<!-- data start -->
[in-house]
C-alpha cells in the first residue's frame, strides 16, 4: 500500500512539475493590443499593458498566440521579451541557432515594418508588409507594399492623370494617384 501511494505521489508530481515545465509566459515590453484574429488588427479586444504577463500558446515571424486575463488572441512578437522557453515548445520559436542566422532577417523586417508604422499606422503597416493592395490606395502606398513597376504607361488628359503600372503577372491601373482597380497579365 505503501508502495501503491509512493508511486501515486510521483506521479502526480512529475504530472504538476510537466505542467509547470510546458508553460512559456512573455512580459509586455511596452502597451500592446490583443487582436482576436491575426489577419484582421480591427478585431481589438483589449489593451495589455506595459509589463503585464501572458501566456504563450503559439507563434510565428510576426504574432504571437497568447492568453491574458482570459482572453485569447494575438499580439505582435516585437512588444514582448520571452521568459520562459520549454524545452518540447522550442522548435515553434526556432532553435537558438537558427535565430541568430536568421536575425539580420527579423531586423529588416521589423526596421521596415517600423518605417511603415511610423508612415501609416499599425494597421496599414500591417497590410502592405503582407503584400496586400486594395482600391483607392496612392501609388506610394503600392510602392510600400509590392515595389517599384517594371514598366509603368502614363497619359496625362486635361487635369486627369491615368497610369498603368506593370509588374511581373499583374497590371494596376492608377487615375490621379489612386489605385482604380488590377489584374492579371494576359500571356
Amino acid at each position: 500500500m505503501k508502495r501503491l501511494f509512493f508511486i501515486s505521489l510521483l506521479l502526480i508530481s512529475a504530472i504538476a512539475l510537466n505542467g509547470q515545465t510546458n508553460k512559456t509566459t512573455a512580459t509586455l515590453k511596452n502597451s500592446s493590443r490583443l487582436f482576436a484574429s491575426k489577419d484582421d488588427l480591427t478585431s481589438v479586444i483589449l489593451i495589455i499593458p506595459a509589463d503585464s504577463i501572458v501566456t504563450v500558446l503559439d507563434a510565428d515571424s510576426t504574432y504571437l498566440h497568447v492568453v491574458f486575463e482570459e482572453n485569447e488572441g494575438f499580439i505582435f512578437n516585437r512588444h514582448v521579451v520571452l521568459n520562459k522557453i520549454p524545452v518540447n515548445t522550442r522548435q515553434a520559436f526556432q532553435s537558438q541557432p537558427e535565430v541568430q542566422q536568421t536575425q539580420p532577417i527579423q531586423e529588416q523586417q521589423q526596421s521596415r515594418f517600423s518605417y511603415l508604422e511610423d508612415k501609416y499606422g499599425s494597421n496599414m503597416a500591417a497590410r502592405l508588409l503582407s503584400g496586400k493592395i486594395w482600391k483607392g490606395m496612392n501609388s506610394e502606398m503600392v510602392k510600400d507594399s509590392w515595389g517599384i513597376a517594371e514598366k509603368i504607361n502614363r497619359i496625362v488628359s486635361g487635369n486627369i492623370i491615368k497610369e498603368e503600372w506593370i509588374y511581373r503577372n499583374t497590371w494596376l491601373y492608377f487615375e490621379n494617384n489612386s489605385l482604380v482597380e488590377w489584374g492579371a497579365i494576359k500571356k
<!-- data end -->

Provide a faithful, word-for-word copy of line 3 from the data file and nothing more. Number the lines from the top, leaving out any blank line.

Amino acid at each position: 500500500m505503501k508502495r501503491l501511494f509512493f508511486i501515486s505521489l510521483l506521479l502526480i508530481s512529475a504530472i504538476a512539475l510537466n505542467g509547470q515545465t510546458n508553460k512559456t509566459t512573455a512580459t509586455l515590453k511596452n502597451s500592446s493590443r490583443l487582436f482576436a484574429s491575426k489577419d484582421d488588427l480591427t478585431s481589438v479586444i483589449l489593451i495589455i499593458p506595459a509589463d503585464s504577463i501572458v501566456t504563450v500558446l503559439d507563434a510565428d515571424s510576426t504574432y504571437l498566440h497568447v492568453v491574458f486575463e482570459e482572453n485569447e488572441g494575438f499580439i505582435f512578437n516585437r512588444h514582448v521579451v520571452l521568459n520562459k522557453i520549454p524545452v518540447n515548445t522550442r522548435q515553434a520559436f526556432q532553435s537558438q541557432p537558427e535565430v541568430q542566422q536568421t536575425q539580420p532577417i527579423q531586423e529588416q523586417q521589423q526596421s521596415r515594418f517600423s518605417y511603415l508604422e511610423d508612415k501609416y499606422g499599425s494597421n496599414m503597416a500591417a497590410r502592405l508588409l503582407s503584400g496586400k493592395i486594395w482600391k483607392g490606395m496612392n501609388s506610394e502606398m503600392v510602392k510600400d507594399s509590392w515595389g517599384i513597376a517594371e514598366k509603368i504607361n502614363r497619359i496625362v488628359s486635361g487635369n486627369i492623370i491615368k497610369e498603368e503600372w506593370i509588374y511581373r503577372n499583374t497590371w494596376l491601373y492608377f487615375e490621379n494617384n489612386s489605385l482604380v482597380e488590377w489584374g492579371a497579365i494576359k500571356k